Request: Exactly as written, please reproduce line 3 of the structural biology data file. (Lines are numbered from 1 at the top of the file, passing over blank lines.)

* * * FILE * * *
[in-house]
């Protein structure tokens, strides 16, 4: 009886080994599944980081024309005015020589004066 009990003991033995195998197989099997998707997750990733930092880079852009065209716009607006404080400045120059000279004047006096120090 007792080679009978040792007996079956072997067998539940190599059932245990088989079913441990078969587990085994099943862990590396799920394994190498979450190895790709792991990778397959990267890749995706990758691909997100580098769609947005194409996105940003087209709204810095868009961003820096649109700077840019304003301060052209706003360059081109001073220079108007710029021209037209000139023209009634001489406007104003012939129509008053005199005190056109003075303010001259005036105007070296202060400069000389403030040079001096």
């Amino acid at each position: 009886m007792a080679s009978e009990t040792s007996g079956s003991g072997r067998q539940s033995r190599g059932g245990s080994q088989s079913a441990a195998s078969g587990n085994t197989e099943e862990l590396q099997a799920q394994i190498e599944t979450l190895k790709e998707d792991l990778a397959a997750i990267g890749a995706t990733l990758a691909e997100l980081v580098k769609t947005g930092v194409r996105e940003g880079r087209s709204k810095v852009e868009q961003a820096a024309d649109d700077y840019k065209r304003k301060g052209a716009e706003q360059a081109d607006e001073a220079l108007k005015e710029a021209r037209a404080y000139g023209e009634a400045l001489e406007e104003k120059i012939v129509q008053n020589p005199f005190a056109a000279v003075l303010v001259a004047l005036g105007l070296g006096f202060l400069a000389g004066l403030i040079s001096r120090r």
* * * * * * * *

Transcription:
């Amino acid at each position: 009886m007792a080679s009978e009990t040792s007996g079956s003991g072997r067998q539940s033995r190599g059932g245990s080994q088989s079913a441990a195998s078969g587990n085994t197989e099943e862990l590396q099997a799920q394994i190498e599944t979450l190895k790709e998707d792991l990778a397959a997750i990267g890749a995706t990733l990758a691909e997100l980081v580098k769609t947005g930092v194409r996105e940003g880079r087209s709204k810095v852009e868009q961003a820096a024309d649109d700077y840019k065209r304003k301060g052209a716009e706003q360059a081109d607006e001073a220079l108007k005015e710029a021209r037209a404080y000139g023209e009634a400045l001489e406007e104003k120059i012939v129509q008053n020589p005199f005190a056109a000279v003075l303010v001259a004047l005036g105007l070296g006096f202060l400069a000389g004066l403030i040079s001096r120090r």